This week, I decided to write a post about my Facebook launch party for the release of my novel, Murder Over Kodiak. For frequent readers of my blog who enjoy reading my wildlife posts, I apologize for this divergence. I’ve had several people, including other authors ask about my virtual, book-release party, though, and instead of answering everyone separately, I thought it would be easier to write about my experience in a blog post that anyone can access. When I first thought about having an online launch party, I found some helpful blog posts, and now I would like to return the favor. I’ve been asked how I planned the party, how I invited guests, and what it was like during the party. The question I’ve been asked the most is, “Was it successful?”
First of all, I would like to thank all of you who either came to my Facebook party last month or signed the guestbook on my website. 180 people attended my Facebook party, 99 signed my guestbook, and 63 signed up for my newsletter. Honestly, my party was successful beyond my wildest dreams. I hoped at least 25 people would show up, so I was quite surprised. I learned a great deal during the planning process for my party, especially about the technical aspects of Facebook and my website, and since I am not the most social creature, I had to drag myself out of my shell. Still, a virtual party was less painful for me than a physical party would have been; I am not comfortable being the center of attention. I’ll break down the process for you and tell you what I learned (good and bad).
Why Facebook and Why a Launch Page on My Website?
I’m sure you all know that Facebook is by far the largest social media website, and it is difficult to be a successful author today without having a presence on Facebook. I don’t love Facebook, but I realize it is necessary for me to use it. I originally planned to have my launch party on my website, but I soon remembered that I am not a technical genius, and I live in a remote area with only satellite Internet. It would have been impossible for me to do a party on my website in “real time.” I began exploring my options and soon realized a “Facebook Event” would be the easiest alternative. The biggest problem I had with a Facebook Event was that a guest could not attend my party unless she had a Facebook account or was willing to sign up for Facebook. I know several people who hate Facebook and would never sign up for it for any reason, so I decided that in addition to the Facebook party, I would also have a “Book Launch” page on my website, complete with a guestbook that visitors could sign. This page had links to the synopsis of my novel as well as to links to where the novel could be purchased. Several people thanked me for offering an alternative to attending the Facebook party, so I was glad I had the launch page on my website, plus it was a good way to get people to visit my website, and by signing my guestbook, they gave me permission to add their e-mail address to my newsletter list.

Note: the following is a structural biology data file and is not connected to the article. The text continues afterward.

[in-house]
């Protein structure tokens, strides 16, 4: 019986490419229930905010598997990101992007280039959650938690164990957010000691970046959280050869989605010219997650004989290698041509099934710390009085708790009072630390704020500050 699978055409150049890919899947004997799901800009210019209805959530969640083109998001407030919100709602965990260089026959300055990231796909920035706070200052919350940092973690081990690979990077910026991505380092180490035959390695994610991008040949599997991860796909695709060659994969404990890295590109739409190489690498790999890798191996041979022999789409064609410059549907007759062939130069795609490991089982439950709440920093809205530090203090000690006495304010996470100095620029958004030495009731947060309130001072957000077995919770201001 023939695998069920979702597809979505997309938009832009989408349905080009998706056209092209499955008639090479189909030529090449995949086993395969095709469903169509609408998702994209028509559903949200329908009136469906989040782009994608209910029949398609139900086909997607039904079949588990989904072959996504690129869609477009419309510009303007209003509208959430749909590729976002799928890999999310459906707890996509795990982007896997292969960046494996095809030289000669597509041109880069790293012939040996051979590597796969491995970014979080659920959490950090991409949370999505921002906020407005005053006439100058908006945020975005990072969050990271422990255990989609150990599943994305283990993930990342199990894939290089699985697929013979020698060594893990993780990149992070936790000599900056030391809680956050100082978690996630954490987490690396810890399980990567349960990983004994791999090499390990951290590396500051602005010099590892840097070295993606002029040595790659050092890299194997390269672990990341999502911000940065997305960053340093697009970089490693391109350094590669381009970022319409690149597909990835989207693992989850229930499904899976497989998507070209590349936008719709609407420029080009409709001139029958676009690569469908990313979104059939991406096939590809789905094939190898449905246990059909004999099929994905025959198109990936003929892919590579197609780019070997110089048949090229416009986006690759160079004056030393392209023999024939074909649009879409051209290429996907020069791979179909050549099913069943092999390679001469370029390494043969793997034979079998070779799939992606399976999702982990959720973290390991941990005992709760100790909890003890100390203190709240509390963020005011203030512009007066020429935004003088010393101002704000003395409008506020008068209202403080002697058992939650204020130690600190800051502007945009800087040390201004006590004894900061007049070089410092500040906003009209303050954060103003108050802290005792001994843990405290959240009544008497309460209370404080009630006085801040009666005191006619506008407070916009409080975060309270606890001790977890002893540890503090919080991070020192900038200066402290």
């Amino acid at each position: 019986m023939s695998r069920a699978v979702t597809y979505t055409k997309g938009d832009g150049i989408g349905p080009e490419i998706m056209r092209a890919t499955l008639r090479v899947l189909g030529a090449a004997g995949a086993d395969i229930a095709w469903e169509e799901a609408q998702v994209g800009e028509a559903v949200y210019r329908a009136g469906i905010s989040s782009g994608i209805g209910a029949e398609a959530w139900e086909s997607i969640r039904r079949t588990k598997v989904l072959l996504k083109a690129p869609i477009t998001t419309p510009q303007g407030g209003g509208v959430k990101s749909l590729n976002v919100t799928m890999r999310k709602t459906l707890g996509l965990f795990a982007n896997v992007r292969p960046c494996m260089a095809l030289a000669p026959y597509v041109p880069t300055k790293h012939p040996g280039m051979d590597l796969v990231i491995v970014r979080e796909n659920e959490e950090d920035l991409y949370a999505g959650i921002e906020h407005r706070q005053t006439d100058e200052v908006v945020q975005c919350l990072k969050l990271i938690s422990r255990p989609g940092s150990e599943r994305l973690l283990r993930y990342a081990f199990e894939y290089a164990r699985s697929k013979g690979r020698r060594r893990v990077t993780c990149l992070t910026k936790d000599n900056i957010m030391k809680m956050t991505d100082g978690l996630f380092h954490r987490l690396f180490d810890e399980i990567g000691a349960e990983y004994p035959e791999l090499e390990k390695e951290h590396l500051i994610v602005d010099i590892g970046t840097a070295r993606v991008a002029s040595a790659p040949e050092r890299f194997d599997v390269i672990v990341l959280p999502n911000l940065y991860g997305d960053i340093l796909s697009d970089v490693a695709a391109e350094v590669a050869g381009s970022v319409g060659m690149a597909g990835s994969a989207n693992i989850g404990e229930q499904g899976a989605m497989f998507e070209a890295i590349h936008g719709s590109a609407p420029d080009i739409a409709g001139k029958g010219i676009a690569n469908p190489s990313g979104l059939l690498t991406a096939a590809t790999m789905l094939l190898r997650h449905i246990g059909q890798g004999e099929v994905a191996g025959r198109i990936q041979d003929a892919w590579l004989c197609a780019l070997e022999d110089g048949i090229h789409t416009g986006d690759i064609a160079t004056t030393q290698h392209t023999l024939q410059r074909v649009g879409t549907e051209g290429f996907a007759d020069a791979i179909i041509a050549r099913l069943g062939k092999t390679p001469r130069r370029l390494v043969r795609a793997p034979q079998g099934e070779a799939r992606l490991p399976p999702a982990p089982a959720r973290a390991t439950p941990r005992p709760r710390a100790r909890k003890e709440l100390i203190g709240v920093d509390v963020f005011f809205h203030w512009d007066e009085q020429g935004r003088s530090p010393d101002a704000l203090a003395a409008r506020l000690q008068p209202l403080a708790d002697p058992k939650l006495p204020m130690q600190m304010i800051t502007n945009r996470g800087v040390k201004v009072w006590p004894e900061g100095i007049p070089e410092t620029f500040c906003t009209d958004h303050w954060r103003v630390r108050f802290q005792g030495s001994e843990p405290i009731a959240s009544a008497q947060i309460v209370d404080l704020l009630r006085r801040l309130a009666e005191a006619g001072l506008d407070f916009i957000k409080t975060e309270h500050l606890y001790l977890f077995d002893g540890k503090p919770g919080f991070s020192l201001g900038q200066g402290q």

How Did I Create My Facebook Event Page?
Creating a Facebook Event page is as easy as clicking a button. I made a banner for the top of the page, and then I started to get nervous. In all my research, I noticed several businesses that, for a price, would help you with your Facebook party. I thought I probably could do the party by myself, but during a moment of panic, I hired a party planner who specialized in virtual book launches. I don’t know if the money was worth it because I did most of the work myself, but she was there to answer my questions, and that was nice.
To create a Facebook Event, look at the left side of your Facebook “Home” page. Under the heading “Create,” click on “Create Event.” You now have an Event page! Next, you will want to make a banner for the top of your Event page. The banner needs to be 784 x 295 pixels. It takes only a few minutes to design your own banner in a program such as Photoshop or Canva. I used Microsoft Paint to design my simple banner. If you don’t want to tackle designing your own banner or if you want an intricately designed banner, you can hire a graphic designer to create it. Perhaps the designer who created your book cover could design your event banner. You can visit my Event Page to see the simple banner I designed. It has a background scenery photo, a photo of my book cover, and photo of me. A graphic designer or artist would have created a more eye-catching banner than the one I designed, but I was on a budget, and I didn’t think a fancier banner would be worth the cost. Don’t forget to include the date and time of your party on the banner. Also be sure to state the time of your party for various time zones, because you will have people from across the U.S. and perhaps from around the world wanting to attend your party, and they will need to know the time of party where they live. I thought it was most important to include Eastern and Alaskan times for the party. Be sure to post a description of the event under the “About” tab.
How Did I Invite Guests to My Party?
To invite friends to your Facebook party, go to your Event page and click on the “Invite” button in the lower right-hand corner of the banner at the top of the page. Checkmark the friends you wish to invite, and an invitation will be sent to them. I also posted an announcement about my party on both my personal and author Facebook pages and asked my friends to invite their friends. They invite their friends in the same way you invited them. They simply go to your Event page, click on “Invite,” and choose the friends they wish to invite. Before you know it, you’ll have hundreds and perhaps thousands of people invited to your party. Approximately 1400 people were invited to my party.
I sent e-mails to acquaintances who were not Facebook friends, told them about my book launch, and invited them to attend my Facebook party, sign the guestbook on my website, or better yet, do both. To sweeten the incentive to sign my guestbook, I told everyone to enter my drawing for a $25 Amazon gift card on my website once they signed my guestbook.
A few days before my party, I reminded my Facebook friends about the date and time of the party and described some of the prizes I would be giving away. I also posted about my party on Goodreads in the groups I belong to that allow that type of post (be sure to read the rules for each group; some do not allow authors to promote their books). I tweeted about my party and pinned the invitation to my Pinterest board. Those are the only social-networking sites I use, but if you use others, be sure to promote your party on those as well. I did not pay for any advertising, but the party planner I used sent invitations to her list, and that was helpful.